Tuesday, March 20, 2012

Nine years on: the human residue in Syria of the U.S. war on Iraq

Where are they now? Iraqi refugees we met in Damascus in 2006.

Nine years ago on March 20 the forces of the United States began their assault on Iraq. It's pretty universally agree that this "war of choice" -- an aggression grounded in lies -- was a catastrophe for attackers and Iraqis alike.

One of the war's major consequences, in addition to directly killing between 100,000 and 1,000,000 Iraqis, was to drive several million Iraqis from their homes. Somewhere between 10 and 20 percent of the population found themselves involuntarily on the move, whether because of direct attacks from the occupying army or the sectarian civil war the U.S. invasion unleashed.

The only neighboring country that willingly took in large numbers of these displaced and dispossessed Iraqis was Syria, now in the midst of its own civil struggle. Are these Iraqi casualties of war once again going suffer for being in the wrong place at the wrong time while the fighting rages? Perhaps. A new government maintains a dubious peace in Iraq, but going home remains dicey. The UNHCR -- the UN Refugee Agency -- estimates there remain about one million of these people in Syria. Here's how they describe things in classic bureaucratese:

Beyond the general protection concerns resulting from the current unrest in Syria, its social and economic impact on people of concern is likely to require UNHCR to provide them with significant direct assistance in the near future. Moreover, the current situation in the Syrian Arab Republic is likely to cause serious delays in the resettlement programme, jeopardizing refugees' access to this durable solution.

With refugees exhausting their personal resources and international assistance for public health and education programmes on the decline, new vulnerabilities could arise even among those who used to be able to provide for themselves.

Al-Akhbar English paints a more vivid picture of what the Syrian unrest means to the marooned Iraqis.

In 2008, Iraqi activist and journalist Hana Ibrahim fled from her home in Baghdad to Damascus, taking her two children with her. They had grown up under sanctions and war, and had as such never enjoyed the level of security they found in Syria. But even that has become a thing of the past.

“For years my daughter couldn’t go out alone, because the streets had become too dangerous for girls especially. In Damascus, she felt free to do as she pleased,” said Ibrahim. “In Iraq, we had grown used to electricity cuts. Once in Syria, my children were surprised we had power round the clock. In general, life was much better for us here.”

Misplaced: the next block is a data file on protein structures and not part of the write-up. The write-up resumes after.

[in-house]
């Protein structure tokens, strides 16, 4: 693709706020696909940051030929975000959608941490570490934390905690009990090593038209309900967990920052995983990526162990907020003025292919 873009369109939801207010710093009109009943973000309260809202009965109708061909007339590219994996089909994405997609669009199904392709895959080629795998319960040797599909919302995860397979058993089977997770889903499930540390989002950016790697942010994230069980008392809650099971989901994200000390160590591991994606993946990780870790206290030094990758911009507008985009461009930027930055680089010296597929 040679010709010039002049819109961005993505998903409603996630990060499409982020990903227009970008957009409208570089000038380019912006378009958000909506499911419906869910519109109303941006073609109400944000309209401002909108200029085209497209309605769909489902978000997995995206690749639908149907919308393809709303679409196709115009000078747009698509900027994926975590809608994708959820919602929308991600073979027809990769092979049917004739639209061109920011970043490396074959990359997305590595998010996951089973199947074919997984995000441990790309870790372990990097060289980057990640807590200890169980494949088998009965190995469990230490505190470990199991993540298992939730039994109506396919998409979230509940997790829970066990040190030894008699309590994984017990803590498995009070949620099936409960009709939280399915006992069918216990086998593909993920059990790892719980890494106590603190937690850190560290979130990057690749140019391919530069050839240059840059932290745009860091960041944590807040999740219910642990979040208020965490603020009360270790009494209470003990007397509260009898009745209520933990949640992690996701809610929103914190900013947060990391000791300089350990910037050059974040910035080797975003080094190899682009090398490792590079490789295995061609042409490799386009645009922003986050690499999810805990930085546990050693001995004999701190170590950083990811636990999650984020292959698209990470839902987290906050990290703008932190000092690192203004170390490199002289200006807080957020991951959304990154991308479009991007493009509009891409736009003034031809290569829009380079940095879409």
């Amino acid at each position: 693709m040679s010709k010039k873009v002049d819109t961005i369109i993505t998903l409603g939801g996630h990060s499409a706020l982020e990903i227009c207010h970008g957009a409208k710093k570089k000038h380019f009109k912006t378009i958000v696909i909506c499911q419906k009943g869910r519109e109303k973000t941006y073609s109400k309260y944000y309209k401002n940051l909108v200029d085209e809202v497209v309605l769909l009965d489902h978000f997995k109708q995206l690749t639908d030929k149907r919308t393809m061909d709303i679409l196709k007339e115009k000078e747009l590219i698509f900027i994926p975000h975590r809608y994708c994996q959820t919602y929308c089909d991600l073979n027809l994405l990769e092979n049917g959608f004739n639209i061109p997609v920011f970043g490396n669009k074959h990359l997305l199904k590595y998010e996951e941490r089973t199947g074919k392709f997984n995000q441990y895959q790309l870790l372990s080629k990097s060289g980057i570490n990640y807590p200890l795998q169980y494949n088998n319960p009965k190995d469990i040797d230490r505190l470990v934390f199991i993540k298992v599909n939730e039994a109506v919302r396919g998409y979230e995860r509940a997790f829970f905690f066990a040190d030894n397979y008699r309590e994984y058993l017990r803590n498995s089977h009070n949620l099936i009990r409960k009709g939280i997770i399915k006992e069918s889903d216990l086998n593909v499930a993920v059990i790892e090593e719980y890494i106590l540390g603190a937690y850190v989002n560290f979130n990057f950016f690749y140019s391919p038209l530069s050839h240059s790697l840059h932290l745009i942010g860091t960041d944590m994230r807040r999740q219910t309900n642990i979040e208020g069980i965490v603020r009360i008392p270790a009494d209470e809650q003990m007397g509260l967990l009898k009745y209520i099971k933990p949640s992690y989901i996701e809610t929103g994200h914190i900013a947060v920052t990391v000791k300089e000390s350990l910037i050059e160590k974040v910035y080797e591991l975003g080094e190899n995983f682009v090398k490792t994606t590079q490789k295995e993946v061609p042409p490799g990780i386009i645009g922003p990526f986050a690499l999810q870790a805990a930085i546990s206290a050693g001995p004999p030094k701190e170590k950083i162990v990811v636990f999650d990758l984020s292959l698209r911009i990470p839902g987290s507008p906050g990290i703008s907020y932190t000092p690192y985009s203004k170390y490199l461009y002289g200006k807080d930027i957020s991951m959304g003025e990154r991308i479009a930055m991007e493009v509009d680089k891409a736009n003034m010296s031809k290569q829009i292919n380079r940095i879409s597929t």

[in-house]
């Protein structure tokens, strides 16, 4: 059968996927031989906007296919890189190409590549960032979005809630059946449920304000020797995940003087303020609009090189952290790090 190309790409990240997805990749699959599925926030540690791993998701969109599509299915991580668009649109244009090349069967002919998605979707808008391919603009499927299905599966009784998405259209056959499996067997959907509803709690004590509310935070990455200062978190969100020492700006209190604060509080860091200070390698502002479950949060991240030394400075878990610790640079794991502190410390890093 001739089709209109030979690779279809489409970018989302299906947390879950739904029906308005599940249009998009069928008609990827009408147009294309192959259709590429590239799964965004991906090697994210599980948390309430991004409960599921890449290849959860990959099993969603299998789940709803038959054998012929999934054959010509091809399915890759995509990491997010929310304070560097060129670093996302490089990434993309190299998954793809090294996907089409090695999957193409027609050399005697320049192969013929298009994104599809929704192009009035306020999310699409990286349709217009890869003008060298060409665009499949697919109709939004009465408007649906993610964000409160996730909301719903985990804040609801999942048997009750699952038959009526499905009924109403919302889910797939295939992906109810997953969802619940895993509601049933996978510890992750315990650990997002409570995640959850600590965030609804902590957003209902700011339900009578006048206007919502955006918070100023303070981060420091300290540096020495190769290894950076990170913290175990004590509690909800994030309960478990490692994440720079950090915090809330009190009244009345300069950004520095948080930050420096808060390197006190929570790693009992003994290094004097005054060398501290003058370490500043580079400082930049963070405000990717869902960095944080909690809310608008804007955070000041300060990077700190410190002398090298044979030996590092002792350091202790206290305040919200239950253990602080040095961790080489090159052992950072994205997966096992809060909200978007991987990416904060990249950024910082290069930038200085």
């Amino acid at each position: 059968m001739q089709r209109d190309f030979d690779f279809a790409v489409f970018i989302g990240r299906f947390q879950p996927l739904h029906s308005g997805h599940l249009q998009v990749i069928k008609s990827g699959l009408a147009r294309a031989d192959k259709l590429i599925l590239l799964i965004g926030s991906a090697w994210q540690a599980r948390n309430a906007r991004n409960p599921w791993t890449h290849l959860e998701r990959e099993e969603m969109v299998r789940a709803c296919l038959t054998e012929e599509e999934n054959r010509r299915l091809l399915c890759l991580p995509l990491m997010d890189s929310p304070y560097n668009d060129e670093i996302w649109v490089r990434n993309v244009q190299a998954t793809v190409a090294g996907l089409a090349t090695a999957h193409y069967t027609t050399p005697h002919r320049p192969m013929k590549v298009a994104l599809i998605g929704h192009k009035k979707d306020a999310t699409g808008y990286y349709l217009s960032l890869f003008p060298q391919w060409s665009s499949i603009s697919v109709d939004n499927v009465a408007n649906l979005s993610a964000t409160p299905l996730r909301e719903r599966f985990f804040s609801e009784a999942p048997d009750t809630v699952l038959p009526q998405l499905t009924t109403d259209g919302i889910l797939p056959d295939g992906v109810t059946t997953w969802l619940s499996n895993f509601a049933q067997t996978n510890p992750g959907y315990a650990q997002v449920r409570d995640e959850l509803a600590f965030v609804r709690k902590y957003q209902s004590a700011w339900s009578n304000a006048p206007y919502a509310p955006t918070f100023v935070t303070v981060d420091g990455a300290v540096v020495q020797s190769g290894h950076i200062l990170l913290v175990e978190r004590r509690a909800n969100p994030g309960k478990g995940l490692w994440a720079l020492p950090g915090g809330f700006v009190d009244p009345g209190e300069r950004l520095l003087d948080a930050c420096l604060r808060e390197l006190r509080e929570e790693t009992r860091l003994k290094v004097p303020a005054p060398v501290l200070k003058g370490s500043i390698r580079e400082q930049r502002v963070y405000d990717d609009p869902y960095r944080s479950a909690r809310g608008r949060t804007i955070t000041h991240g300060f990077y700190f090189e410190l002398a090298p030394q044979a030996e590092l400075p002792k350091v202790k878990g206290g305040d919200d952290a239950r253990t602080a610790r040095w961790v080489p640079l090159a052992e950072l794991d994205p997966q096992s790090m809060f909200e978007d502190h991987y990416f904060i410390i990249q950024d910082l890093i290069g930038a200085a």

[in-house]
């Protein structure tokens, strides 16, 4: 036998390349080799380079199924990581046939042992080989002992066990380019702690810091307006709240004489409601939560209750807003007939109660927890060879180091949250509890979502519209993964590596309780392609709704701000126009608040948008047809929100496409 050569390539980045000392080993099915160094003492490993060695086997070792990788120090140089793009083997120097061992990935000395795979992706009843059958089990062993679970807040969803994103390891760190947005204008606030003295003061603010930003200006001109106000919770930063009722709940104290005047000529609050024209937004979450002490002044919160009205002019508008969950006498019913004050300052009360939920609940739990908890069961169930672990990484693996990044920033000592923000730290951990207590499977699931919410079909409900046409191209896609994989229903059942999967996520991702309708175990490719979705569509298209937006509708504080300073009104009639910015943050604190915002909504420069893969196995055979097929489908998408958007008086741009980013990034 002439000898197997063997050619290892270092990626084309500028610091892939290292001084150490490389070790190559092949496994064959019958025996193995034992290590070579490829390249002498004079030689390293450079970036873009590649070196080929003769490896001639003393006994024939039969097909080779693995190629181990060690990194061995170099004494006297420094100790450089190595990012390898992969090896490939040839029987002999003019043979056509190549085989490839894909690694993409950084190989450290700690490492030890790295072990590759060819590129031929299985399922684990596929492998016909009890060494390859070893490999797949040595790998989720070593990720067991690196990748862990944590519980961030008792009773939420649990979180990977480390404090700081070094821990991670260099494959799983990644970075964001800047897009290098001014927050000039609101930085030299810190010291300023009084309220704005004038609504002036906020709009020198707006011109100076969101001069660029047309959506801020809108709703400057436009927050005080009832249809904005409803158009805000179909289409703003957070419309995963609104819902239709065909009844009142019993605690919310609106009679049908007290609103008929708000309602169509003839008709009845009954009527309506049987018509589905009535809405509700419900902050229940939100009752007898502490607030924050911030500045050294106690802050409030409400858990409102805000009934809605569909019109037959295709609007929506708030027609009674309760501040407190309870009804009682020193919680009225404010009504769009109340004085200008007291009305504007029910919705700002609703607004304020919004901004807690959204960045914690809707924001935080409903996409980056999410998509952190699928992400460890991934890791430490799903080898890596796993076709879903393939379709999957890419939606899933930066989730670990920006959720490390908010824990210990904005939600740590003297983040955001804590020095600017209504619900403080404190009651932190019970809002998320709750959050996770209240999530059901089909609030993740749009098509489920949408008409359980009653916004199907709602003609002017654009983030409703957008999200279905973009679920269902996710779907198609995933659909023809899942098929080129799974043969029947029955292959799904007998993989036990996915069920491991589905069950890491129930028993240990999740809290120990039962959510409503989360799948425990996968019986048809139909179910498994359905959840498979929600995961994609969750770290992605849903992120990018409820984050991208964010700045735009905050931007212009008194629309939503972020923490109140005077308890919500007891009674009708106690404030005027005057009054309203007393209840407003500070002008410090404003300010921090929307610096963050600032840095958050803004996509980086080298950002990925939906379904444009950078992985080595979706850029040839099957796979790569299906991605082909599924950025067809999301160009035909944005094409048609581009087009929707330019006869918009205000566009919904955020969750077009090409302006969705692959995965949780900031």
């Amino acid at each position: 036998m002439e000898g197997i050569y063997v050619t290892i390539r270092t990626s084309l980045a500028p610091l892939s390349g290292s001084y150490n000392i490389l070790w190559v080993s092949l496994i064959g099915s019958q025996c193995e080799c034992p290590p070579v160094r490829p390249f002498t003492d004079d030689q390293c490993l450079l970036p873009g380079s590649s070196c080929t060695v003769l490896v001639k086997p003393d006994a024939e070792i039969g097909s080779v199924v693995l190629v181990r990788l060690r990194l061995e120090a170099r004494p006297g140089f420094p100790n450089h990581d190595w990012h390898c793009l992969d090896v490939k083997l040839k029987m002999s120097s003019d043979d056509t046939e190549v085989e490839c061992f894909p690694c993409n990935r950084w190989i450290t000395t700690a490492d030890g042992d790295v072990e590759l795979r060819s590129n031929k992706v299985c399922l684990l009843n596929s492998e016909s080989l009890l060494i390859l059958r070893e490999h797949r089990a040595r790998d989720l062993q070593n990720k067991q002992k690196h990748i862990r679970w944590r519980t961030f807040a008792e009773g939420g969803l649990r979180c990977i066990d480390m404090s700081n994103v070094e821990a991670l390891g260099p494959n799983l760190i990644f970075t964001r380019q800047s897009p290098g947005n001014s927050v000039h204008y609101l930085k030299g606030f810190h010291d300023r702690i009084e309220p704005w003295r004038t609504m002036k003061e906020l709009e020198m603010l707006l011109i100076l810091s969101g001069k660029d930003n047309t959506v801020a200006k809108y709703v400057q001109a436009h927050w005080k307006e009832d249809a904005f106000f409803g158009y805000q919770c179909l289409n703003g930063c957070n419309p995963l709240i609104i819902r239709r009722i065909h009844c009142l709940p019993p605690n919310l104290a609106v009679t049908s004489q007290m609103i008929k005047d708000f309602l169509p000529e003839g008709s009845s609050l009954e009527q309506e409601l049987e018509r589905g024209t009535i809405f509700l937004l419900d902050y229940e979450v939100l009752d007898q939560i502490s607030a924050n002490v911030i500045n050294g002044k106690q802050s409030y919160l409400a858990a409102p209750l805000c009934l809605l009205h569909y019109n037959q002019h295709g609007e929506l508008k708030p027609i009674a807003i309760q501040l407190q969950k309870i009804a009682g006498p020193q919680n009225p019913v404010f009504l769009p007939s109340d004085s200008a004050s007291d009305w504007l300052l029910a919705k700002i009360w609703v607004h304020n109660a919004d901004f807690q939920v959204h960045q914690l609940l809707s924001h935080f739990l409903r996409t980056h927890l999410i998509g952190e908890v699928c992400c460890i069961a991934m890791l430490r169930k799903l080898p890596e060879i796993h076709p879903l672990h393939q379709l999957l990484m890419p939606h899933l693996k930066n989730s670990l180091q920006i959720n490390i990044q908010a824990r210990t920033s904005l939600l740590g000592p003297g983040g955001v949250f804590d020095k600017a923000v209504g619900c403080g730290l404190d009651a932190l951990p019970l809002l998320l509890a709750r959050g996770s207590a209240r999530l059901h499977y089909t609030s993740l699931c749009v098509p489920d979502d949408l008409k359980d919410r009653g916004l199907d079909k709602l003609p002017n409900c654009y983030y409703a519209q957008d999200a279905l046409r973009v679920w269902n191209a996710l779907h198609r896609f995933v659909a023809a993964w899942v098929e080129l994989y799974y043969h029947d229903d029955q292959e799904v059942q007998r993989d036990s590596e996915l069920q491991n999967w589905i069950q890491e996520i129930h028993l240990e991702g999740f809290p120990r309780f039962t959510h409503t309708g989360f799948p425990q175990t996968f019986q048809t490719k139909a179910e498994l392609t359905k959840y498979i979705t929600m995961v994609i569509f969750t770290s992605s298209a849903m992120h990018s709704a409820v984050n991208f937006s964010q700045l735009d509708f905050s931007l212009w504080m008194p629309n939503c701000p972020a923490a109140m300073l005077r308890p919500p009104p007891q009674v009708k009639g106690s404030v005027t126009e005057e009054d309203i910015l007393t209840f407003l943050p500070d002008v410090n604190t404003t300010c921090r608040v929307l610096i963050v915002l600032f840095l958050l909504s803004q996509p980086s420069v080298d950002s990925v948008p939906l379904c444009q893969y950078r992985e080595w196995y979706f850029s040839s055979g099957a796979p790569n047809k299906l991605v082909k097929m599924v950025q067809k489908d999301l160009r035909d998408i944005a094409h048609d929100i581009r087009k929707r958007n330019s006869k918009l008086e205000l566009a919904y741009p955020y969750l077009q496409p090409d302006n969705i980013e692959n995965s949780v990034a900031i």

But one year on from the start of the uprising, life in Syria has changed dramatically for Syrians and non-Syrians living there. Many face a worsening security situation, disruptions to social services, increased impoverishment, and uncertainty in the face of the future.

It is not (so far) that either the Syrian authorities or insurgents are actively targeting Iraqis, but Syria's economic paralysis threatens their continued ability to make a living. As immigrants without legal status, they have never been able to work officially, but got by on the proceeds of informal commerce.

Today, a deteriorating Syrian economy and security situation have meant that “many of the Iraqis’ small businesses have either already closed down, or are about to be forced shut. Though many of the refugees have a high level of education, they have no other means of survival,” said [Souad] al-Azzawi, [an Iraqi environmental engineer, human rights activist, and herself a refugee.] “How will they pay their rent? How will they pay their bills? How can they survive this disaster? I don’t know.”

Al Azzawi is particularly concerned about the young people.

“These children have the additional burden of suffering for the second time in recent memory,” she said, pointing out the psychological toll of displacement, which is often especially traumatic for the young. “They left as a result of the American invasion of Iraq, and have already had to deal with rebuilding their lives once. While in Iraq, some of them had lost friends, others had lost family members. Now, they have to face uncertainty once again. …”

Iraqis who have officially declared their refugee status to the UNHCR have hoped to resettle somewhere with more opportunity than Iraq in its trashed condition or an uncertain Syria. Since 2007, 28,000 of them have moved on to other countries, mostly to the U.S. and Canada. But that's just a trickle from among the millions of lives torn apart by the war President George W. launched so blithely nine years ago.

And, as Al Ahkbar points out, now that the U.S. embassy in Damascus has been closed down, even that trickle has ceased to provide an exit for Syria's unbidden Iraqi guests.

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